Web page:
This video is called Mummies and the Wonders of Ancient Egypt (1996): 4. King Tut.
By Sid Perkins:
Egyptian Mummy-Making May Have Started Way Earlier Than Scientists Thought
Long before ancient Egyptians swaddled their pharaohs in balm-and-resin-soaked linens and placed them in treasure-bedecked tombs, their more egalitarian predecessors were using essentially the same embalming recipe.
The finding, published in PLoS ONE, pushes back known use of the multi-ingredient ointment by about 2,000 years, the authors estimate. The early blend includes a resin that probably came from at least 1,000 kilometers away from the gravesites, hinting that the region already had an established and extensive trade network.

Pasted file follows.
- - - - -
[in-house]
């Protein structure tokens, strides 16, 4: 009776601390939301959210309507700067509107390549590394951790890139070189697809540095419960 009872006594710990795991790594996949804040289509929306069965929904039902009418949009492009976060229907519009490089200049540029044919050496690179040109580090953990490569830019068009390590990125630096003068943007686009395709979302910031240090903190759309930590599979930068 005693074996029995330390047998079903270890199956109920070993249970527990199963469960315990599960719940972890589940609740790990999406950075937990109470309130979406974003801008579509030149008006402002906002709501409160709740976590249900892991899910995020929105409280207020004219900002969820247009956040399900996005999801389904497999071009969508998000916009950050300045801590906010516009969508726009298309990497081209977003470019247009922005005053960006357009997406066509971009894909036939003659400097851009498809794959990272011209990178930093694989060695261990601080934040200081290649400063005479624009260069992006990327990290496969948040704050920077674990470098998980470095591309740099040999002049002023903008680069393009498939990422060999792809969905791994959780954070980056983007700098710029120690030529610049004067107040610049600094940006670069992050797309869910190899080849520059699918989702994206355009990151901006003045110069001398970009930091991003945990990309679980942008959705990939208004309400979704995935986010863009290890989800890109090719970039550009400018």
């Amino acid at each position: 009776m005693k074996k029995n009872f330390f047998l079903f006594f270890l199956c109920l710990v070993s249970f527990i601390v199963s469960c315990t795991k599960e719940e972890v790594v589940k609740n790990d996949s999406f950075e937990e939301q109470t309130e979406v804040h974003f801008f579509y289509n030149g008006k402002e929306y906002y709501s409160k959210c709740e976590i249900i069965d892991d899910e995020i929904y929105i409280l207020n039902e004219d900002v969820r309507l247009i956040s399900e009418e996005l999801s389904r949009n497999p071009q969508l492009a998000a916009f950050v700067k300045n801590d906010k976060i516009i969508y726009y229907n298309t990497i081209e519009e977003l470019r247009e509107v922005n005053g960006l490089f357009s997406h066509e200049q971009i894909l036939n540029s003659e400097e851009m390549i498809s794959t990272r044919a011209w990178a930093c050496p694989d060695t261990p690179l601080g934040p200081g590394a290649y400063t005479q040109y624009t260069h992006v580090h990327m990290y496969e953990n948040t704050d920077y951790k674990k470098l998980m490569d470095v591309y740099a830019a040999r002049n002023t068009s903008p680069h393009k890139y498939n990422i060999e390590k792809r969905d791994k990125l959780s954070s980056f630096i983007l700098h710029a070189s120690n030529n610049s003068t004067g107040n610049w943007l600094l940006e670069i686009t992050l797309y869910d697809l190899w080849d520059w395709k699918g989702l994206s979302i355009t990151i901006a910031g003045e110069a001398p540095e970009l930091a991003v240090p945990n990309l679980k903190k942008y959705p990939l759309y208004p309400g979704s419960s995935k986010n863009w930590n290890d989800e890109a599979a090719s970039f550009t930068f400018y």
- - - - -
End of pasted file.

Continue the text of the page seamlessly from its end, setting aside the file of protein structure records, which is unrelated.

The results will have archaeologists rethinking how mummification evolved, says Alice Stevenson, an archaeologist at University College London who was not involved in the study.
Previously, the earliest known use of resin for mummification in Egypt was around 2200 bc, says Stephen Buckley, an archaeological chemist at the University of York, UK, and a co-author of the new paper. It was thought that before then, bodies buried in the region’s hot, dry sand had desiccated naturally. But now, Buckley and his colleagues’ detailed analyses of linen samples unearthed in central Egypt more than 80 years ago suggest that nature had a little help.
The ancient Egyptians developed sophisticated embalming treatments far earlier and across a wider geographical area than had been previously known, forensic tests on a well-known prehistoric mummy have revealed: here.